Map orientation: When true north is NOT at the top

By Aileen Buckley, Mapping Center Lead

Map Orientation - thumb

We got an excellent comment from a reader this week about maps that are not drawn with true north at the top. Referring to the San Diego Convention Center (SDCC) maps that are included in Esri User Conference agendas and other publications, Stephen wrote:

The map of the San Diego Convention Center is upside down, in my opinion. Flipping it and putting north toward the top would make the map much more intuitive to read and interpret. I always orient myself with north up on the map…

Here is one of the maps in question (figure 1).

Map Orientation - SDCC Map

Figure 1. A map of the San Diego Convention Center with north toward the bottom right

Often, maps of tourist locations (for example, buildings, complexes, portions of cities) are rotated so that true north is not at the top of the map. Instead, these maps are rotated in a different direction, and a prominent orientation indicator (e.g., north arrow) is added to help those who expect the map to depict true north at the top. The question is this: “What direction is at the top of the map?” It is the direction that the majority of people will be facing when they first enter the area that is mapped. Why?

Here is an excerpt from Map Use: Reading, Analysis, Interpretation, seventh edition, chapter thirteen, “Position Finding and Navigation” (page 270):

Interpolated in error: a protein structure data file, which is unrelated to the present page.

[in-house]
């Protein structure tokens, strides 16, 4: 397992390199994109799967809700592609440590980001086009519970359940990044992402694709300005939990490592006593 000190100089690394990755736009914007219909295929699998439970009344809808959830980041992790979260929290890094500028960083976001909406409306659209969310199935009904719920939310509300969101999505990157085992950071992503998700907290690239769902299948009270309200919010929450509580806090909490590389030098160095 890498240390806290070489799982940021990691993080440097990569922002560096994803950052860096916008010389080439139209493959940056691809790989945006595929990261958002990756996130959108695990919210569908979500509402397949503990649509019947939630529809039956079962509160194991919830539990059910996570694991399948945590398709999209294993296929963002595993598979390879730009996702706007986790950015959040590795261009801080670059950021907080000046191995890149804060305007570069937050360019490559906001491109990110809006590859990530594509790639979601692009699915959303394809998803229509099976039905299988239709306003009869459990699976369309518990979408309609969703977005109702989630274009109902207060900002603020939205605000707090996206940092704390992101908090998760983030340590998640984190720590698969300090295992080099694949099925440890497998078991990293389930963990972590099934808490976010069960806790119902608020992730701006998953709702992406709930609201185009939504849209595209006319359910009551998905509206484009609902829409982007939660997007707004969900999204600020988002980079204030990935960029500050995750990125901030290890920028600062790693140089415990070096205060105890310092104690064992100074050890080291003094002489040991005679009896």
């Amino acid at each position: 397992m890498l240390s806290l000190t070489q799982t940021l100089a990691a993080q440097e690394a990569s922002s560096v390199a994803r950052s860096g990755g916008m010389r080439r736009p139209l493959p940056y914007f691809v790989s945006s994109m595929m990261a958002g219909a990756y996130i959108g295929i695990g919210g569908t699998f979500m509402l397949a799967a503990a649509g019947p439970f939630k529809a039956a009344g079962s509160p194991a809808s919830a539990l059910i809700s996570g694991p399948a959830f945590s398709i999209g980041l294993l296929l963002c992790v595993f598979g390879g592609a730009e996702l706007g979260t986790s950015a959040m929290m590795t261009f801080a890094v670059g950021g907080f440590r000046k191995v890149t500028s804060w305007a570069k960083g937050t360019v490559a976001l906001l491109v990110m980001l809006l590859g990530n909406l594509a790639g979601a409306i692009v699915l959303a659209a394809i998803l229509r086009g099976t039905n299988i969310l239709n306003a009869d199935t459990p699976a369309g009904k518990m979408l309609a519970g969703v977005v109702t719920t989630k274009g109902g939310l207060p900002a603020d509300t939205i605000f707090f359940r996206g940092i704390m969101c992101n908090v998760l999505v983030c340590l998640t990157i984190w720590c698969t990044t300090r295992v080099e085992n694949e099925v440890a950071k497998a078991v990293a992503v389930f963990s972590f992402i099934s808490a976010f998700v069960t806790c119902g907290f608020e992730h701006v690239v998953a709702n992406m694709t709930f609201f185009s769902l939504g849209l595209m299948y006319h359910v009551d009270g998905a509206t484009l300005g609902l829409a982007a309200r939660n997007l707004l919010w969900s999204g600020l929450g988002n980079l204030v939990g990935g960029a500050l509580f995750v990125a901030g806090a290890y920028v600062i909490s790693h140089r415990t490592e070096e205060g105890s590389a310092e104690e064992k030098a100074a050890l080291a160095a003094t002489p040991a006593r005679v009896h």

To orient a map means to determine how directions on the map align to directions on the ground. The term comes from Medieval Europe where church scholars drew maps of the known world with the Orient (China) at the top, but today most maps are drawn with true north at the top.

When traveling, people tend to orient maps in one of two ways. Many people keep the map topside up, no matter which way they’re facing. This procedure has the advantage that place names, symbols, and features are easy to read. But it has the disadvantage that map directions aren’t usually aligned with ground directions. When you’re heading south, right on the map is left in reality. Such reverse thinking can make the mind reel. Imagine trying to make a split second decision in heavy traffic about which way to turn! Since this may not be much of a problem in familiar surroundings, it’s easy to forget that there is an alternative.